EVERYTHING BUT . . .: You be the judge!
THIS?COMING WEEKEND?there will be much pretence at evaluation and critical judgement of our calypso and its exponents – in particular of those who fall away in the Pic-O-De-Crop Semi-Finals and equally of those who march onward to the Finals.
Many a pseudo-critic in the Press, on the air or by telephone will wade solidly in the bogs of ignorance, misrepresenting musicality, lyric, interpretation and mood of the songs chosen. Fanatical support will almost certainly be the order of the day.
Supporters, much like their fallen calypsonians, will be disappointed with the decision of the judges.
Their unpremeditated rage will punctuate the air until Kadooment Day or the day after, whose demarcation of the season of musical folly we might be grateful for.
We all have every right to be of different view from the judges, but little choice than to accept the finality of their decisions. The badgering of our calypso determiners will do no good to them, and much less to us.
This does not presuppose, of course, that all is well with the calypso judging system we have inherited; certainly it is not spotless. Better could come along.
Others would say must.
Until then we can only demand openness, transparency, due diligence, fairness, accuracy and integrity, qualities I am sure now exist among our judges and in the system under which they make their determination, and which we would all do well to affirm each year.
This being said, however, judges are neither mechanical machines nor automatons. They possess senses and feelings like the rest of us, and are subject to having individual formulae for assessing performers or performances before them, even given, and abiding by, the criteria for judging provided them.
It is faithfulness to this individualistic and private formula that could unwittingly preclude from the intellectual stimulus of a judge an approach from a performer that is different – nigh unique – yet lyrically and musically compatible and pleasing.
The offshoot of this unfortunate circumstance is the stymying of that which might refresh the calypso competition. And if new approaches, albeit with their adherence to appealing composition, theme and lyrics, are explored but ignored, their architects may quickly succumb to the notion of formulae.
Seeking to be noticed in the world of calypso by hanging onto someone else’s successful formula may do more for the style than for the imitator. Formulae are better executed by their originators.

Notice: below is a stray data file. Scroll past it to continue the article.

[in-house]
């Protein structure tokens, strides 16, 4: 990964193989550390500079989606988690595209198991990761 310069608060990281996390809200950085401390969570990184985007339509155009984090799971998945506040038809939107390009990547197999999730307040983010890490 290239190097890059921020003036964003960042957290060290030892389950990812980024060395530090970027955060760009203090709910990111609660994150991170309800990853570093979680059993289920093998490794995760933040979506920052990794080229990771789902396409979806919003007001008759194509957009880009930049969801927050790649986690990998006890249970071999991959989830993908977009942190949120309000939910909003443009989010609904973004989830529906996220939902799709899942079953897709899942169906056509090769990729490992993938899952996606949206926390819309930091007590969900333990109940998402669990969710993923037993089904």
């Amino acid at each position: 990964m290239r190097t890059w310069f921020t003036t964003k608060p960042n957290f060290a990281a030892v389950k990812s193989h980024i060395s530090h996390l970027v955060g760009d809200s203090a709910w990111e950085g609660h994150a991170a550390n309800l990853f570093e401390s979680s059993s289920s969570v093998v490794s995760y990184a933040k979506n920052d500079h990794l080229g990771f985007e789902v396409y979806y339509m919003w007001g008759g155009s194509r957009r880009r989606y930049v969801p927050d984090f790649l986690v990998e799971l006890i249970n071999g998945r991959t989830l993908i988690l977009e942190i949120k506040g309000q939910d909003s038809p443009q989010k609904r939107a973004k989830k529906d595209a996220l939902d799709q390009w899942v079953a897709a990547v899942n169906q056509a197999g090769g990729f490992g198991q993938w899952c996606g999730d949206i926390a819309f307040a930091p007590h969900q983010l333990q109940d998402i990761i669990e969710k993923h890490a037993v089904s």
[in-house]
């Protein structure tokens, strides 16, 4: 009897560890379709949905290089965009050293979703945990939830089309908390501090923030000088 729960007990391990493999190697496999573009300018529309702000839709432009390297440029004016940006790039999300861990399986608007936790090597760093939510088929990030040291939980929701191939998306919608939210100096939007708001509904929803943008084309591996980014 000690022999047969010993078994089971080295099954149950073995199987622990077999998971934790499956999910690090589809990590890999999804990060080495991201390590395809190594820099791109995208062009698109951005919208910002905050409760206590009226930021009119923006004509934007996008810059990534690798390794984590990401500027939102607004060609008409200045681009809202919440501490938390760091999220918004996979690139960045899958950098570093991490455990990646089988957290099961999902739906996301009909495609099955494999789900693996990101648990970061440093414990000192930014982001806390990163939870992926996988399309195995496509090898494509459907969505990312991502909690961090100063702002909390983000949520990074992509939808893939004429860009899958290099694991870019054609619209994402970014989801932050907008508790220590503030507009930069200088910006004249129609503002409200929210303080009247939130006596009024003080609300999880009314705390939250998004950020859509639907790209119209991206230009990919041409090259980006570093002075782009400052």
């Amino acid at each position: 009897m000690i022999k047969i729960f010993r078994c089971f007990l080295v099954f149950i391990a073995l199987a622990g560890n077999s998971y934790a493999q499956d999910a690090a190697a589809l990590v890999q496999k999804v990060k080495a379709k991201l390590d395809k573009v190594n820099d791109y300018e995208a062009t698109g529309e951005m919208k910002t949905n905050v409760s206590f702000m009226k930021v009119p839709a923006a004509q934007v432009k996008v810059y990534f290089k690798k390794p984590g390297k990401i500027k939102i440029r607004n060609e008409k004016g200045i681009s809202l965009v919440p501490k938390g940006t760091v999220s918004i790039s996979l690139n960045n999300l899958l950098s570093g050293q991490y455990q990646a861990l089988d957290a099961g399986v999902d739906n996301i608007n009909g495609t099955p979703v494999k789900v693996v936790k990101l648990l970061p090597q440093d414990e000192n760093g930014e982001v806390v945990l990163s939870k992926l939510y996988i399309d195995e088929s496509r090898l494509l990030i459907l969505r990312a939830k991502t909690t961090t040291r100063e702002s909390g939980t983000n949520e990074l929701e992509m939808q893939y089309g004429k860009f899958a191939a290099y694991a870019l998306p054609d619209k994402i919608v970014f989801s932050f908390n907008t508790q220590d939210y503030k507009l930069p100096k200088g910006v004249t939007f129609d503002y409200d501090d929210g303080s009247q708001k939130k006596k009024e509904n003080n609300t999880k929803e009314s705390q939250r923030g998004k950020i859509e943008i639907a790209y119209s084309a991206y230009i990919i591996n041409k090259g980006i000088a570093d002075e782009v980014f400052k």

So, how do we possibly make better a good calypso judging system? We might begin with retiring the present crop of judges.
Not that this should be taken as any negative reflection on their ability; but for the sake of not derailing creativity and progressiveness in calypso, we need to bring a fresh perspective and have a renewed interest in what is not the usual – even conforming to accepted musical practice.
Could have become tired
Truth be told, over the years a few of our calypso judges could have become tired, naturally burdened by a myriad of responsibilities. There can be no other explanation for a judge allegedly nodding during an artiste’s performance.
But then, the performer’s calypso might have been so drawn out a seven minutes, and profoundly abstract, that sleep might have been a survivalist option for the soul.
And then who is to say that because one’s eyes are closed during the performance of a song that one is asleep? I have had my most enjoyable ingestion of words,
notes and rhythm with eyes fixedly closed. In the darkness of my mind I have seen the artiste riding the rhythm.
Oh, but I am not a judge; I have greater liberty.
The point is things are not always what they seem. I once thought a guy was singing; he was not. I had assumed he was a calypsonian; he definitely was not! I took it he liked calypso; he didn’t.
If you listen to radio, you will know what I mean. You be the judge!
• Ridley Greene is a Caribbean multi-award-winning journalist.